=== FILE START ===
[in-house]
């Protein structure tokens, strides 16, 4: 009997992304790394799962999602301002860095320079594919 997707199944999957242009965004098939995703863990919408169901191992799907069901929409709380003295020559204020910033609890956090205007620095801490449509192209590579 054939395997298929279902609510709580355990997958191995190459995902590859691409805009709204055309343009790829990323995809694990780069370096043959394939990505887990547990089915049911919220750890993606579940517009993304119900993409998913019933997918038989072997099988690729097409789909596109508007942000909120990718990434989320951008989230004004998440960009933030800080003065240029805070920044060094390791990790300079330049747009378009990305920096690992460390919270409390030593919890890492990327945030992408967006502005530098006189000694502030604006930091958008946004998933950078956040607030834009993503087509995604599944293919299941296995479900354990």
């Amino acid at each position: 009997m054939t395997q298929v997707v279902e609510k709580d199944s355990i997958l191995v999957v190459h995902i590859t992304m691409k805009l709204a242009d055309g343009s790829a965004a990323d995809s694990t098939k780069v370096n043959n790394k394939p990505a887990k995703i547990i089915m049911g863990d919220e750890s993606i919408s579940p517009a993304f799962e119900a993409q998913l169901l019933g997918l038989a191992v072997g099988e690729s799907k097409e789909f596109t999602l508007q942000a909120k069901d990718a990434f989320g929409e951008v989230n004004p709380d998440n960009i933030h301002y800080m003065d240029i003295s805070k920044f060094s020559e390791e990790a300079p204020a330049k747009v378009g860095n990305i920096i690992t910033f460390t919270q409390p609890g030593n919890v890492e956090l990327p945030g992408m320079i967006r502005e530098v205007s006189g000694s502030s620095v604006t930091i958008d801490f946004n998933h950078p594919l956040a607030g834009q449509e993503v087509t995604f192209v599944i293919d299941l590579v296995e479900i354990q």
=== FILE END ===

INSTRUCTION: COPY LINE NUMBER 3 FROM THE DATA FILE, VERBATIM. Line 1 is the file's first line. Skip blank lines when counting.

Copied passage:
């Amino acid at each position: 009997m054939t395997q298929v997707v279902e609510k709580d199944s355990i997958l191995v999957v190459h995902i590859t992304m691409k805009l709204a242009d055309g343009s790829a965004a990323d995809s694990t098939k780069v370096n043959n790394k394939p990505a887990k995703i547990i089915m049911g863990d919220e750890s993606i919408s579940p517009a993304f799962e119900a993409q998913l169901l019933g997918l038989a191992v072997g099988e690729s799907k097409e789909f596109t999602l508007q942000a909120k069901d990718a990434f989320g929409e951008v989230n004004p709380d998440n960009i933030h301002y800080m003065d240029i003295s805070k920044f060094s020559e390791e990790a300079p204020a330049k747009v378009g860095n990305i920096i690992t910033f460390t919270q409390p609890g030593n919890v890492e956090l990327p945030g992408m320079i967006r502005e530098v205007s006189g000694s502030s620095v604006t930091i958008d801490f946004n998933h950078p594919l956040a607030g834009q449509e993503v087509t995604f192209v599944i293919d299941l590579v296995e479900i354990q």